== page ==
4. • Selecting Execute from the Query menu • Clicking the Execute Query button (green triangle) on the toolbar • Pressing the F5 key on the keyboard • Pressing Ctrl+E on the keyboard • Pressing Alt+X on the keyboard Once you run the SQL statement, your statement is sent to the database for execution. The database runs your statement and sends results back. These results are then displayed in the bottom of your Query window. Saving and Loading a SQL Statement You can save a SQL statement previously entered into Query Analyzer as a text file. Later, you can load and run the SQL statement saved in that file. You can save a SQL statement by • Selecting Save or Save As from the File menu • Clicking the Save Query/Result button (disk) on the toolbar • Pressing Ctrl+S on the keyboard When you do any of these, the Query Analyzer opens the Save Query dialog box. Let's say you save the file as CustomerSelect.sql. Once you've saved the file, you can open it by • Selecting Open from the File menu • Clicking the Load SQL Script button (open folder) on the toolbar • Pressing Ctrl+Shift+P on the keyboard When you do any of these, the Query Analyzer opens the Open Query File dialog box. Let's say you open CustomerSelect.sql. Once you've opened a query file, you can run it using one of the techniques described earlier. Understanding Data Manipulation Language (DML) Statements As mentioned earlier, DML statements enable you to retrieve, add, modify, and delete rows stored in database tables. There are four types of DML statements: • SELECT Retrieves rows from one or more tables. • INSERT Adds one or more new rows to a table. • UPDATE Modifies one or more rows in a table. • DELETE Removes one or more rows from a table. You'll learn how to use these four statements in the following sections.
  5. Retrieving Rows From a Single Table You use the SELECT statement to retrieve rows from tables. The SELECT statement has many forms, and the simplest version allows you to specify a list of columns and the table name. For example, the following SELECT statement retrieves the CustomerID, CompanyName, ContactName, and Address columns from the Customers table: SELECT CustomerID, CompanyName, ContactName, Address FROM Customers; The columns to retrieve are specified after the SELECT keyword, and the table is specified after the FROM keyword. If you want to retrieve all columns from a table, specify the asterisk character (*) immediately after the SELECT keyword. Tip To avoid retrieving more information than you need, rather than use *, list only the columns you actually want. For example, the following SELECT statement retrieves all the columns from the Customers table using *: SELECT * FROM Customers; Figure 3.3 shows the results of this SELECT statement. Figure 3.3: Using a SELECT statement to retrieve rows from the Customers table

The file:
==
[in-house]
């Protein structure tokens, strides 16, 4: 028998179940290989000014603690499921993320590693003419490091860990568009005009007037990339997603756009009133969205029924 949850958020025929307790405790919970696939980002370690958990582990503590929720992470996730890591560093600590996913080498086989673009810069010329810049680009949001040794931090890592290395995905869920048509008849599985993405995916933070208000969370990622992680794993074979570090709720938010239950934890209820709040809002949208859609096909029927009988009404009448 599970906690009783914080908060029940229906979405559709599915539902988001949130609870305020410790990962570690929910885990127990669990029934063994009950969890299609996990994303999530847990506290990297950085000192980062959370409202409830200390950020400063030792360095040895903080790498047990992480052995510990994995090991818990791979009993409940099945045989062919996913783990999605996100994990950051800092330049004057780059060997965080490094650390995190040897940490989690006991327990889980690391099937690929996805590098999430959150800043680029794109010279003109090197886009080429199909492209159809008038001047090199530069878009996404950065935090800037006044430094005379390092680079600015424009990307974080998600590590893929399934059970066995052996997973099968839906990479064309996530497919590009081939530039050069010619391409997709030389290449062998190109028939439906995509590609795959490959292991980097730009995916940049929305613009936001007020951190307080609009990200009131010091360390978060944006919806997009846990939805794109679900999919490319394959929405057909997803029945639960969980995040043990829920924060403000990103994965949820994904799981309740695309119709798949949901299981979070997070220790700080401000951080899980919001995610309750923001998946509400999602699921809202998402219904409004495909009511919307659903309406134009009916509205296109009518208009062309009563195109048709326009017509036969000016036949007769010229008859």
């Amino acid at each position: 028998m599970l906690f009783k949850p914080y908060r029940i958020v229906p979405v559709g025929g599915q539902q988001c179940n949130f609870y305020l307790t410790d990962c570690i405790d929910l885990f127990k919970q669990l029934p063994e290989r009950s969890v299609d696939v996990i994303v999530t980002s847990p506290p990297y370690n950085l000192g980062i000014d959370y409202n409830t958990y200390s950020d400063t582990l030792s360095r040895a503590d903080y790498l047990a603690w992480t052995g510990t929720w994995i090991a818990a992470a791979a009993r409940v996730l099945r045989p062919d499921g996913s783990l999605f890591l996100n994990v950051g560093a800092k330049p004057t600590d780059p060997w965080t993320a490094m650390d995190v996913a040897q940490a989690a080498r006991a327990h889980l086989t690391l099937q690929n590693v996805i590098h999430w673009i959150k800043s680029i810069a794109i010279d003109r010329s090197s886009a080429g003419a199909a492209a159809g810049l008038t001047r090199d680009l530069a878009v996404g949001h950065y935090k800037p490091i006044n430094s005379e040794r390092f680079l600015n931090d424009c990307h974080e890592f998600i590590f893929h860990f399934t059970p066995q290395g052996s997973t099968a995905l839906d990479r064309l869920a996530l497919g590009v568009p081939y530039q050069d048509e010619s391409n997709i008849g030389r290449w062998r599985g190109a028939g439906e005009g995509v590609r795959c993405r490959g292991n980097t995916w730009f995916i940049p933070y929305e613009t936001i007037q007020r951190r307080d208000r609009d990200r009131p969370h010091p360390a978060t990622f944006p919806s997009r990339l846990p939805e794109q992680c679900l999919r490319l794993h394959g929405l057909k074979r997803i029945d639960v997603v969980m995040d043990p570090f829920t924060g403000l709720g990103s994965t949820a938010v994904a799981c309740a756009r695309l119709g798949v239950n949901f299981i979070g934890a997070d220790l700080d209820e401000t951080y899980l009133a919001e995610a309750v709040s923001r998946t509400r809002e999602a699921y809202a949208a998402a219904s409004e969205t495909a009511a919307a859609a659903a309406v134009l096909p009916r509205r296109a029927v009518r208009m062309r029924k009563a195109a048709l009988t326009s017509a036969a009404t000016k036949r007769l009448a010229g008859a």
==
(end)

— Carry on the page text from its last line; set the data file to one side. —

6. To retrieve rows from a table containing a space in its name, you place that table name in square brackets. For example, the following SELECT statement retrieves rows from the Order Details table: SELECT * FROM [Order Details]; Note You can also use square brackets when you have a column with a name that contains a space. Restricting Retrieved Rows You use the WHERE clause to restrict the rows retrieved by a SELECT statement. For example, the following SELECT statement uses a WHERE clause to restrict the rows retrieved from the Customers table to those where the Country column is equal to 'UK': SELECT CustomerID, CompanyName, City FROM Customers WHERE Country = 'UK'; Figure 3.4 shows the results of this SELECT statement. Figure 3.4: Using a WHERE clause to restrict rows from the Customers table to those where Country is equal to 'UK' The next SELECT statement uses a WHERE clause to restrict the row retrieved from the Products table to the one where ProductID is equal to 10: SELECT ProductID, ProductName, QuantityPerUnit, UnitPrice FROM Products WHERE ProductID = 10;
  7. The equal operator (=) is not the only operator you can use in a WHERE clause. Table 3.1 shows other mathematical operators you can use. Table 3.1: SQL MATHEMATICAL OPERATORS OPERATOR DESCRIPTION = Equal or != Not equal < Less than > Greater than = Greater than or equal The following SELECT statement uses the less-than-or-equal operator (
  8. Table 3.2: WILDCARD CHARACTERS CHARACTERS DESCRIPTION matches say and may. [^ ] Matches any one character not in the brackets. For example, [^a] matches any character except a. [-] Matches a range of characters. For example, [a-c]bc matches abc, bbc, and cbc. # Matches any one number. For example, A# matches A1 through A9. Let's take a look at some examples that use some of the wildcard characters shown in Table 3.2. The following SELECT statement uses the LIKE operator to retrieve products where the ProductName column is like 'Cha_': SELECT ProductID, ProductName FROM Products WHERE ProductName LIKE 'Cha_'; Figure 3.5 shows the results of this SELECT statement. LIKE 'Cha_' matches products with names that start with Cha and end with any one character. Figure 3.5: Products where ProductName is like 'Cha_' The next SELECT statement uses the LIKE operator to retrieve products where the ProductName column is like 'Cha%': SELECT ProductID, ProductName FROM Products WHERE ProductName LIKE 'Cha%';
  9. Figure 3.6 shows the results of this SELECT statement. LIKE 'Cha%' matches products with names that start with Cha and end with any number of characters.